I was curious to read this on Idiot’s blog.
Maui’s dolphin is the world’s most endangered dolphin species, with only 55 existing in the world. The biggest threat to their survival is fishermen, who have killed five of them in the past decade. But despite the loss of 10% of this critically endangered population, the government has refused to act, and has refused to ban set netting in the dolphin’s habitat.
When just the other day, I read this:
Mr Chiles is among 21 people who have been made redundant by Port Taranaki-based Ocean Pearl Fisheries, which in the winter catches almost all of its quota of blue warehou and rig within the two-nautical mile limit – and the fish species can only be caught using set nets.
He said he felt really sorry for Ocean Pearl owner Robert Ansley when he had to tell him and his fellow workers they had lost their jobs.
“All he could say was that he was sorry, but he couldn’t do anything about it because the Government’s announcement was ruining his business.
Mr Chiles said that in the more than 20 years he’s been fishing off Taranaki, he has never seen a Maui’s or a Hector’s dolphin, and never seen one caught in a gill net.
“I’ve seen heaps and heaps of common dolphins, but I’ve never seen one of them caught in a net either. That’s because dolphins swim on or near the surface, and set nets are placed along the sea bottom a bit like a fence.
So which is it? Is the government banning set nets (where it doesn’t need to) and costing jobs, or is it refusing to do anything and costing dolphins?
Oh, and least we forget, Idiot also loves telling us that John Key isn’t doing anything for jobs either.
Flicked over to The Standard this morning and this appeared in the header.
Sort of sick, isn’t it?
Greenpeace is of course making the point that we should ban offshore drilling.
Apparently abusing the corpse of a penguin who died in oil from the results of an incompetent ship’s crew demonstrates that we should ignore the fact that there are thousands of offshore oil platforms, only one of which has caused a major spill in recent years.
But while I’m on the topic, there’s a couple of points about the Rena which have been refuted by time itself.
1. The salvage was delayed, and those delays meant that oil was allowed to leak.
We now know that getting oil from the Rena was always going to be a very long and technically difficult task. So the chances of getting enough off within the first few days to prevent leakage was always zero.
In fact from early on salvage experts marveled at how quick the response was.
2. The boat was badly maintained
The boat has not broken up, even now. That is a pretty good sign it was not a rustbucket riddled with holes.
It seems that the major issue with it was that the maps of the south china sea were out of date.
Idiot has his analysis of the climate change deal:
In other words, our governments at Durban have just decided to let the planet burn, so they can continue to live in artificial, unsustainable comfort for another decade. This isn’t just a matter of them ruining the world for their children and grandchildren; they’re also ruining it for you and me. I expect to live for another forty or fifty years, barring accidents. And these rich, polluting <expletive deleted > have just decided that the world I’m going to be living in will be much worse than the one I live in now. As you might be able to tell, I’m pretty <expletive deleted >about that.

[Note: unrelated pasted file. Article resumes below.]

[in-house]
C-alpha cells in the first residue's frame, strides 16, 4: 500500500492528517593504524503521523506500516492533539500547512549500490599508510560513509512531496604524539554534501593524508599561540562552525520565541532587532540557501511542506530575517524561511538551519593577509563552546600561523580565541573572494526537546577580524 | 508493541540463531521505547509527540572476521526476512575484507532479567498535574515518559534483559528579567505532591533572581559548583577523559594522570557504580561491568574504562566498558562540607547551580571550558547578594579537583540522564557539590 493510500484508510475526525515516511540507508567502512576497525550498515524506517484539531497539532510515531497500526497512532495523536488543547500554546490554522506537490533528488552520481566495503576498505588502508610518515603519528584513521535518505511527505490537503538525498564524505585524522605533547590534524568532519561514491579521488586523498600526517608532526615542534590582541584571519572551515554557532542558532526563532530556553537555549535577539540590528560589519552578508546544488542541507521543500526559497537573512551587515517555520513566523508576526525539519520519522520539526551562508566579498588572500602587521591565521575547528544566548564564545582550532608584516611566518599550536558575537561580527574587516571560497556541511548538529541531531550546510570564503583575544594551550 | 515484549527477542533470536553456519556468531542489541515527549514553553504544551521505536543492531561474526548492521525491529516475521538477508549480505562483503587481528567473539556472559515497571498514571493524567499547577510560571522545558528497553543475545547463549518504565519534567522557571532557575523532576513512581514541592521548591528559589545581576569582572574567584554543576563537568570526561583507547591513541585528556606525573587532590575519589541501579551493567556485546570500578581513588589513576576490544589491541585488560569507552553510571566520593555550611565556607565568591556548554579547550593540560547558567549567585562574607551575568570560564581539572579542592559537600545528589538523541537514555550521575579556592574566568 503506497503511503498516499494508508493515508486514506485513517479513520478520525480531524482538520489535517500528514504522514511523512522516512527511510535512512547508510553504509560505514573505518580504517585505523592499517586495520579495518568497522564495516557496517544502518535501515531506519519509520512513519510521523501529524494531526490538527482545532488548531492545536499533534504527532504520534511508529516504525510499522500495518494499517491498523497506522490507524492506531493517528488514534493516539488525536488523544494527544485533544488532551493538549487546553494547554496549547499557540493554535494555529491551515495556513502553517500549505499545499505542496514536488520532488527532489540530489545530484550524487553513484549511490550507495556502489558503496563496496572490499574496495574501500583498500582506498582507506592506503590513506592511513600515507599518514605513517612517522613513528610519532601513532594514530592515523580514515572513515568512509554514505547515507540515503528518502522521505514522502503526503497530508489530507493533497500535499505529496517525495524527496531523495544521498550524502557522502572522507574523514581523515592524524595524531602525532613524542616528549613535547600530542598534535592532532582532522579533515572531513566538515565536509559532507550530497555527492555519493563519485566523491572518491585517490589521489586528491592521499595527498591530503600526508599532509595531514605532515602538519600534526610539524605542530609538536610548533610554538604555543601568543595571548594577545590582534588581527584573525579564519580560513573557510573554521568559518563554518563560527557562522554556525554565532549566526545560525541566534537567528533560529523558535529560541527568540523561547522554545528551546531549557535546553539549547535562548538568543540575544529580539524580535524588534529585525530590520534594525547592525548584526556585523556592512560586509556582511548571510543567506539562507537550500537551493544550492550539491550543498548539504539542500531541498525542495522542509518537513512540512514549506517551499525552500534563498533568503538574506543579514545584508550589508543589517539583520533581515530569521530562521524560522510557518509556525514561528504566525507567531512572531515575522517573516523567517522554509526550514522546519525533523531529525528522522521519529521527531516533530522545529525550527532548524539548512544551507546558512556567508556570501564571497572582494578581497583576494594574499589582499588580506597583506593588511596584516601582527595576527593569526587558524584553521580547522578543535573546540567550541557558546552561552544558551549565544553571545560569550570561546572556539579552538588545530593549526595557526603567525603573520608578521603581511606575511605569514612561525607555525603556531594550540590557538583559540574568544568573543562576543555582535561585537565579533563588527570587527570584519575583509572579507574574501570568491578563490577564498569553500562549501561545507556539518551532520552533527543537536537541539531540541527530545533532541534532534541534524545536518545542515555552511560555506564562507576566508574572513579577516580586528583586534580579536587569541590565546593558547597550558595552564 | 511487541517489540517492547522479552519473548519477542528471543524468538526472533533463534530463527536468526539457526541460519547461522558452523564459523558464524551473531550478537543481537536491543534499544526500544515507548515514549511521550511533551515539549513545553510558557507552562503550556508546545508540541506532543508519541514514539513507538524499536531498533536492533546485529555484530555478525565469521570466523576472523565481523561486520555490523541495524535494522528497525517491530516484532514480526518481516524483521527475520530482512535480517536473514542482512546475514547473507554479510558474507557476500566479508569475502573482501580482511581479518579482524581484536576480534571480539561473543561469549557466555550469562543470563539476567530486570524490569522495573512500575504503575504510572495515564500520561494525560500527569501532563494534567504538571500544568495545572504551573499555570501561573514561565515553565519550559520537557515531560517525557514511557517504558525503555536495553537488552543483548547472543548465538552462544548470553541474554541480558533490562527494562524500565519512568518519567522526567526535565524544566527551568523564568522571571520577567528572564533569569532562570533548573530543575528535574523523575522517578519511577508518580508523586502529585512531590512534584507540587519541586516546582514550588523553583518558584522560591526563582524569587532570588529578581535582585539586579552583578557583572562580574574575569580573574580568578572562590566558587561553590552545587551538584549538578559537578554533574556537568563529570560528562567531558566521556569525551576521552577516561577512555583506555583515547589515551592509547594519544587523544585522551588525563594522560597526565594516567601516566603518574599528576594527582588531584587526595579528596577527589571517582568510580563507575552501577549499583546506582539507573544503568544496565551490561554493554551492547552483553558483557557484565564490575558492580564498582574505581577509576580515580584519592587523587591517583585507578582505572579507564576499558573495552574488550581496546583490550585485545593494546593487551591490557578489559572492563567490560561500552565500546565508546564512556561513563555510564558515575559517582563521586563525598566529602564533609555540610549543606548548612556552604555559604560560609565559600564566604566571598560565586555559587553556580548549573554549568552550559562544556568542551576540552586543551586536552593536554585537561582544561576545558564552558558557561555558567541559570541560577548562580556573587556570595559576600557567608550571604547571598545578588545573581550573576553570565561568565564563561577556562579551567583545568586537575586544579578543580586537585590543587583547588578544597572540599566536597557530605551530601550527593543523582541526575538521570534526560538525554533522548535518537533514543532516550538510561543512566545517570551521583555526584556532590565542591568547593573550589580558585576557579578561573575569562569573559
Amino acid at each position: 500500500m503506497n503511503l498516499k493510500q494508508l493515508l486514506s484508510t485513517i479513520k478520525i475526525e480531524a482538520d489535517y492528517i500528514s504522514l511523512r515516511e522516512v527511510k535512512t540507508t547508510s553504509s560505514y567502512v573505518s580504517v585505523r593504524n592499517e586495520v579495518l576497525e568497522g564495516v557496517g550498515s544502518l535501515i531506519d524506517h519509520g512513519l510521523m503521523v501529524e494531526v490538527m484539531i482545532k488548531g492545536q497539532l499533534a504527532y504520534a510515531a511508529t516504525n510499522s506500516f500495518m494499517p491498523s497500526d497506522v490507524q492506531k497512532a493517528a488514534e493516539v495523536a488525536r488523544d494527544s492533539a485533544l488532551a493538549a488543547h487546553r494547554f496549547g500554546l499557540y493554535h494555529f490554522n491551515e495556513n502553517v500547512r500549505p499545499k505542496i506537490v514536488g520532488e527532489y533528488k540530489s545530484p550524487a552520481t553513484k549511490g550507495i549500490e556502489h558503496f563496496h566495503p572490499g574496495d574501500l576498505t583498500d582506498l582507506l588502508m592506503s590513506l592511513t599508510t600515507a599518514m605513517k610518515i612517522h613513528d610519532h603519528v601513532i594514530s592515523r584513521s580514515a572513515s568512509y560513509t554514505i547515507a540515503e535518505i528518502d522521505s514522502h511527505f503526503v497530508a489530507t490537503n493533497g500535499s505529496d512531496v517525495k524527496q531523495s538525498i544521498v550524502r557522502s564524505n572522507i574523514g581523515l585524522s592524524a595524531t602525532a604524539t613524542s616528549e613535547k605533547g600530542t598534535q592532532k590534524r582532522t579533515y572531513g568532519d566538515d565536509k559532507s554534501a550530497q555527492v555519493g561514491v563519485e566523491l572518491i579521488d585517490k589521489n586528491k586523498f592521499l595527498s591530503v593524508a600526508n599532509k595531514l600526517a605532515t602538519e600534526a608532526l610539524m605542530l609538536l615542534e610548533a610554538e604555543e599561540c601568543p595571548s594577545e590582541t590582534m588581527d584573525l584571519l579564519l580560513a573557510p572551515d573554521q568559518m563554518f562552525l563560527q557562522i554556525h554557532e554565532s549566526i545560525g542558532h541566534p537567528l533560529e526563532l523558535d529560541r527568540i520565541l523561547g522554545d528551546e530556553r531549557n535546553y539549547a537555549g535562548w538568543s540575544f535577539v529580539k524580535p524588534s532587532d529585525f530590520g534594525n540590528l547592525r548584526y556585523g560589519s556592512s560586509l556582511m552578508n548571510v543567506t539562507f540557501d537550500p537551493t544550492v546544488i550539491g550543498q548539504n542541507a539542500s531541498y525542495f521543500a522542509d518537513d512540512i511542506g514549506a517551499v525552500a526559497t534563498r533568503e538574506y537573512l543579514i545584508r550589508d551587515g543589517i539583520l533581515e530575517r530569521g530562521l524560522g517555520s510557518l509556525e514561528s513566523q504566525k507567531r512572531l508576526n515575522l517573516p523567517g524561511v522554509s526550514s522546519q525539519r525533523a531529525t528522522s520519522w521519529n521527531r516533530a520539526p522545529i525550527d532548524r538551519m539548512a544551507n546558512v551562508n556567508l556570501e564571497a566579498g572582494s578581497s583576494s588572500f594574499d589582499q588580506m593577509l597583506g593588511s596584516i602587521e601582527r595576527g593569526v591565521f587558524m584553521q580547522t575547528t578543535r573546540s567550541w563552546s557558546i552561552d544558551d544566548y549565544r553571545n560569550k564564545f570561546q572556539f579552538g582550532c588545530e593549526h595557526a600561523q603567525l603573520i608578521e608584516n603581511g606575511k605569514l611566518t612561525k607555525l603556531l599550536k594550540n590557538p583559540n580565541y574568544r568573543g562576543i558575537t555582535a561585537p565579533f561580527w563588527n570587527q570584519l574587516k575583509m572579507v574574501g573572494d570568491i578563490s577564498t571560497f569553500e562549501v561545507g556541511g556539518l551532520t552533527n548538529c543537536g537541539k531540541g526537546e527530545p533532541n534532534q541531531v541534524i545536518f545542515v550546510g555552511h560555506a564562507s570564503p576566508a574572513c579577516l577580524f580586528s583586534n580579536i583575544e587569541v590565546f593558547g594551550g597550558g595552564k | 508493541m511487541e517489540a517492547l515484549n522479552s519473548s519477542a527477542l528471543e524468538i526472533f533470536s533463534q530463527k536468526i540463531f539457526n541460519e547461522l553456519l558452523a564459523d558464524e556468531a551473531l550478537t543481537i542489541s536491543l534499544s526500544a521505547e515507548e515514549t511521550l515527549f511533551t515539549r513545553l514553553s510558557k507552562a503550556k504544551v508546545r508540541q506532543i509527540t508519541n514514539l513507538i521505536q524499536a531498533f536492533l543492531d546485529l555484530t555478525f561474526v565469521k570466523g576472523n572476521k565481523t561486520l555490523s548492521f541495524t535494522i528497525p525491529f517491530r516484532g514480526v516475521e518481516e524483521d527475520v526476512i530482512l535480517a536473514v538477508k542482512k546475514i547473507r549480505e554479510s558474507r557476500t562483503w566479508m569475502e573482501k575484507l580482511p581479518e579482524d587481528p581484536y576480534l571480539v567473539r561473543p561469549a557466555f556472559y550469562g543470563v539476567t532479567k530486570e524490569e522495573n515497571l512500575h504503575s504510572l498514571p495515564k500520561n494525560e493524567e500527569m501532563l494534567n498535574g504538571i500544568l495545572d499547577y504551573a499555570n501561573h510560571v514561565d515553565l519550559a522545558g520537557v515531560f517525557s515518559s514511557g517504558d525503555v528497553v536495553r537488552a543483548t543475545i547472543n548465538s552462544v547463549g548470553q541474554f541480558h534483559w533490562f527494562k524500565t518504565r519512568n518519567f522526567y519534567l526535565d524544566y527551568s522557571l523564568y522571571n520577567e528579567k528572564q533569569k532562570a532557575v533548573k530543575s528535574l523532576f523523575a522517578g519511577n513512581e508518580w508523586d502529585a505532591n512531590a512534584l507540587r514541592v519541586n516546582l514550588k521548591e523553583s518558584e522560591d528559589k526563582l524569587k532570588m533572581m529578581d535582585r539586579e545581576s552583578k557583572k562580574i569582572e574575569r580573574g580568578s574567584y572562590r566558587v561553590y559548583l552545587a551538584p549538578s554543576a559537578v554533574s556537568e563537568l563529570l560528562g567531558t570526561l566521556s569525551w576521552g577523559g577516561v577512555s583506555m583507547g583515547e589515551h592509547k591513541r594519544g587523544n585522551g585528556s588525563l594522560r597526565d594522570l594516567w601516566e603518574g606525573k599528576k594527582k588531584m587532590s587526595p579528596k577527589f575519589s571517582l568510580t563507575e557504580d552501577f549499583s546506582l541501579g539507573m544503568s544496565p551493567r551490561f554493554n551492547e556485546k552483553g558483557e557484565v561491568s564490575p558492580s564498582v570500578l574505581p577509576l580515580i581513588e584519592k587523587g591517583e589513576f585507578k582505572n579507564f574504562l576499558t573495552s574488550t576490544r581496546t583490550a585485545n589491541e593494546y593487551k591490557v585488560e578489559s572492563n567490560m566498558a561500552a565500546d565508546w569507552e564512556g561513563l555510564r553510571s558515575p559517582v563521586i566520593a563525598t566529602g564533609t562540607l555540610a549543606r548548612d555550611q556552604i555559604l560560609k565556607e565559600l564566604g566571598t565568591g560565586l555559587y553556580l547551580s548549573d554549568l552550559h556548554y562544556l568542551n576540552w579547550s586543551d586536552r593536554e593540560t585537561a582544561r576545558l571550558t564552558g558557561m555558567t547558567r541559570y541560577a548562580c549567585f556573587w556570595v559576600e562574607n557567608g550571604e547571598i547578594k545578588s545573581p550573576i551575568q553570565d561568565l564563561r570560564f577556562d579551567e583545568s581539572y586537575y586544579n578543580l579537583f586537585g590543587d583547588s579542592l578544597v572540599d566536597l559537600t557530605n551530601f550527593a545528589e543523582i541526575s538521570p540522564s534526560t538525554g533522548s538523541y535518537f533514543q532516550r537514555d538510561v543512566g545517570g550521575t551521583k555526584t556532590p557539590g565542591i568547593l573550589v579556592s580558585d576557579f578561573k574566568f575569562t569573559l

Sounds promising :D
Of course, the silly thing is that this treaty was about CO2, not about pollution.
CO2 makes plants grow.
Update: Lest we forget, we were pretty much stuffed 4 years ago. If the c
Saw this post via twitter. It goes through what has happened, the safety measures, why they failed etc etc.
The plant came close to a core meltdown. Here is the worst-case scenario that was avoided: If the seawater could not have been used for treatment, the operators would have continued to vent the water steam to avoid pressure buildup. The third containment would then have been completely sealed to allow the core meltdown to happen without releasing radioactive material. After the meltdown, there would have been a waiting period for the intermediate radioactive materials to decay inside the reactor, and all radioactive particles to settle on a surface inside the containment. The cooling system would have been restored eventually, and the molten core cooled to a manageable temperature. The containment would have been cleaned up on the inside. Then a messy job of removing the molten core from the containment would have begun, packing the (now solid again) fuel bit by bit into transportation containers to be shipped to processing plants. Depending on the damage, the block of the plant would then either be repaired or dismantled.
The explosion was apparently caused by an abundance of caution.
At some stage during this venting, the explosion occurred. The explosion took place outside of the third containment (our “last line of defense”), and the reactor building. Remember that the reactor building has no function in keeping the radioactivity contained. It is not entirely clear yet what has happened, but this is the likely scenario: The operators decided to vent the steam from the pressure vessel not directly into the environment, but into the space between the third containment and the reactor building (to give the radioactivity in the steam more time to subside). The problem is that at the high temperatures that the core had reached at this stage, water molecules can “disassociate” into oxygen and hydrogen – an explosive mixture. And it did explode, outside the third containment, damaging the reactor building around. It was that sort of explosion, but inside the pressure vessel (because it was badly designed and not managed properly by the operators) that lead to the explosion of Chernobyl. This was never a risk at Fukushima.